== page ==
the recent merger and new build. The authority provides a light touch service, providing support
    on request. It recognises the very positive work of the Inspire unit and the school’s extensive
    outreach programme to support staff and pupils in mainstream schools.
  • The governance of the school:
    - Governors are keen to be involved and monitor the school’s progress thoroughly. They
    understand the school’s strengths and areas for development well and take good care to
    ensure that pupils’ progress and teaching are regularly checked. Governors meet termly with
    subject leaders, receive headteacher reports and extend their knowledge through focussed
    away days with senior staff. Finances are managed well. Governors are knowledgeable on the
    allocation of pupil premium funding and its positive impact. They ensure that arrangements for
    safeguarding meet current requirements. Governors share the ambition of the headteacher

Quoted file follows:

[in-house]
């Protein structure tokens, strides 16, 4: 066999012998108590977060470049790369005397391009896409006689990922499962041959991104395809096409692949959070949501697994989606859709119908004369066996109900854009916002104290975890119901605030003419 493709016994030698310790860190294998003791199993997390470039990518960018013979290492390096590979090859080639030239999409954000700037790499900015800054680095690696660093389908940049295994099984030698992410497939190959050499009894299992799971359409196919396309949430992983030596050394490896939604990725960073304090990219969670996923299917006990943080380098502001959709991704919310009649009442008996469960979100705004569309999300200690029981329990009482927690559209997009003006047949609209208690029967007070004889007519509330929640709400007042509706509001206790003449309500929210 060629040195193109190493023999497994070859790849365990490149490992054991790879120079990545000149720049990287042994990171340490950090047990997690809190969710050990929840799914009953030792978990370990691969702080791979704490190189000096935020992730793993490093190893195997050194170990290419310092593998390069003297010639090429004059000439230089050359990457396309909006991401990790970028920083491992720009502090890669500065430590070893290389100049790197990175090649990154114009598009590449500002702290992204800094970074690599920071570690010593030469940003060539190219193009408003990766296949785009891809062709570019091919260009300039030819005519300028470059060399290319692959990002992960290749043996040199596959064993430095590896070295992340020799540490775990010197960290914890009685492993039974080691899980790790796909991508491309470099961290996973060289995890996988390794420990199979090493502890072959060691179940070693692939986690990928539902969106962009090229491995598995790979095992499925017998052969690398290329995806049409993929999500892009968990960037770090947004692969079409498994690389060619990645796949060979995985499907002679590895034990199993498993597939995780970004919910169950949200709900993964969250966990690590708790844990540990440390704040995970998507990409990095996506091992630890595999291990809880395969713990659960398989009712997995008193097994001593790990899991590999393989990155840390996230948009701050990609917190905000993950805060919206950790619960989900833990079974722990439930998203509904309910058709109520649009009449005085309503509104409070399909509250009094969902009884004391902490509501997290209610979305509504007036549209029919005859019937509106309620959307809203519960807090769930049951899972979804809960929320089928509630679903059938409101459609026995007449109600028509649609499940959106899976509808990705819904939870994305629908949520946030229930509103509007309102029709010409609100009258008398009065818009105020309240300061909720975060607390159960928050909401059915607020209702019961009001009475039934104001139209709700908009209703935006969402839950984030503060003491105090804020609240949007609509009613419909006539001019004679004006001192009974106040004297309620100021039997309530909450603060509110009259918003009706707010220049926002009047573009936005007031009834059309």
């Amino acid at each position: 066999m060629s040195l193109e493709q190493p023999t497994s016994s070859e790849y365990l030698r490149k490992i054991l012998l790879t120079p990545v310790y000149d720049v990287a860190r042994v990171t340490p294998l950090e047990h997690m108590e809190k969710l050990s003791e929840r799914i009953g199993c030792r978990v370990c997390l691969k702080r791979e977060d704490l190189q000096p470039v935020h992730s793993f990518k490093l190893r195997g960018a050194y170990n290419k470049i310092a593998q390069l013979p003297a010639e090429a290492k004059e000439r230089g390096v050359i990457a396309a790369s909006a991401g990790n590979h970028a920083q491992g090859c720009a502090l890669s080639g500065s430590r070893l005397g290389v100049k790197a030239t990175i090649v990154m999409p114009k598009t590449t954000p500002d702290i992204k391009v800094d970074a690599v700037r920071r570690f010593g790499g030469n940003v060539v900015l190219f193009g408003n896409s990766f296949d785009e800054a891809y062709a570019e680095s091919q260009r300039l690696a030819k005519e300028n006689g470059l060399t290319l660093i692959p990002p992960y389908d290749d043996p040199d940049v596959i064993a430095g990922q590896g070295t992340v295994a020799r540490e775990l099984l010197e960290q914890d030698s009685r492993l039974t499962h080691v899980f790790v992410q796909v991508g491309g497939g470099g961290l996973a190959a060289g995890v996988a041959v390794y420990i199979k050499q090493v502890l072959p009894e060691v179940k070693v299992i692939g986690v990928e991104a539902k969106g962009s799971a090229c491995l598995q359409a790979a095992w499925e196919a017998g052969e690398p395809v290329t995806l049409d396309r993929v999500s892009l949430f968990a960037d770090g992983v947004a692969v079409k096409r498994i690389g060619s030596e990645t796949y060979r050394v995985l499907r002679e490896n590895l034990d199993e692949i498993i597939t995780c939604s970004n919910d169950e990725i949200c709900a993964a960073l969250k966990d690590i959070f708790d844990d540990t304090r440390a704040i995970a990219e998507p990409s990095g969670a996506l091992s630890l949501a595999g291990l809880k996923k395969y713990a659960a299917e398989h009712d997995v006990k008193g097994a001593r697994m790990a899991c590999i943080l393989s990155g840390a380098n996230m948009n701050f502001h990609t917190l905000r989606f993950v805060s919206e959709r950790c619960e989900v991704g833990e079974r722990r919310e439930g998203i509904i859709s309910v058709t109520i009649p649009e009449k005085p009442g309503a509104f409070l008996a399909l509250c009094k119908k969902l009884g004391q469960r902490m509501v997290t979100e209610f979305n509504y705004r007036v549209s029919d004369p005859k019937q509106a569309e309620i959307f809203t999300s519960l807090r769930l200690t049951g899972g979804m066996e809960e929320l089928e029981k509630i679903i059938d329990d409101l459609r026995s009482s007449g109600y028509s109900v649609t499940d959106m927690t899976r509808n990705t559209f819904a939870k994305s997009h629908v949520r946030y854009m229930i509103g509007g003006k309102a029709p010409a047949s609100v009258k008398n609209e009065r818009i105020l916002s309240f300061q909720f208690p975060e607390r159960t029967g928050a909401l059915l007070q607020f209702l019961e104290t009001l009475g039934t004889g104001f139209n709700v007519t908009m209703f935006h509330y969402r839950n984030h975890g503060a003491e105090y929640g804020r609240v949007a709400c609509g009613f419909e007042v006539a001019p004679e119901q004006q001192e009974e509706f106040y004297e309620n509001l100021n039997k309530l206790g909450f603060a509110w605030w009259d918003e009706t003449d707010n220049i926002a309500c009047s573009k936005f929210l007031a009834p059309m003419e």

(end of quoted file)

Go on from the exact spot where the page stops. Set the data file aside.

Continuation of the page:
and senior leaders to provide the very best for the pupils of this newly combined school.
Inspection report: Middlehurst School, 8–9 May 2013 7 of 9

What inspection judgements mean


Grade Judgement Description
Grade 1 Outstanding An outstanding school is highly effective in delivering outcomes
that provide exceptionally well for all its pupils’ needs. This ensures
that pupils are very well equipped for the next stage of their
education, training or employment.
Grade 2 Good A good school is effective in delivering outcomes that provide well
for all its pupils’ needs. Pupils are well prepared for the next stage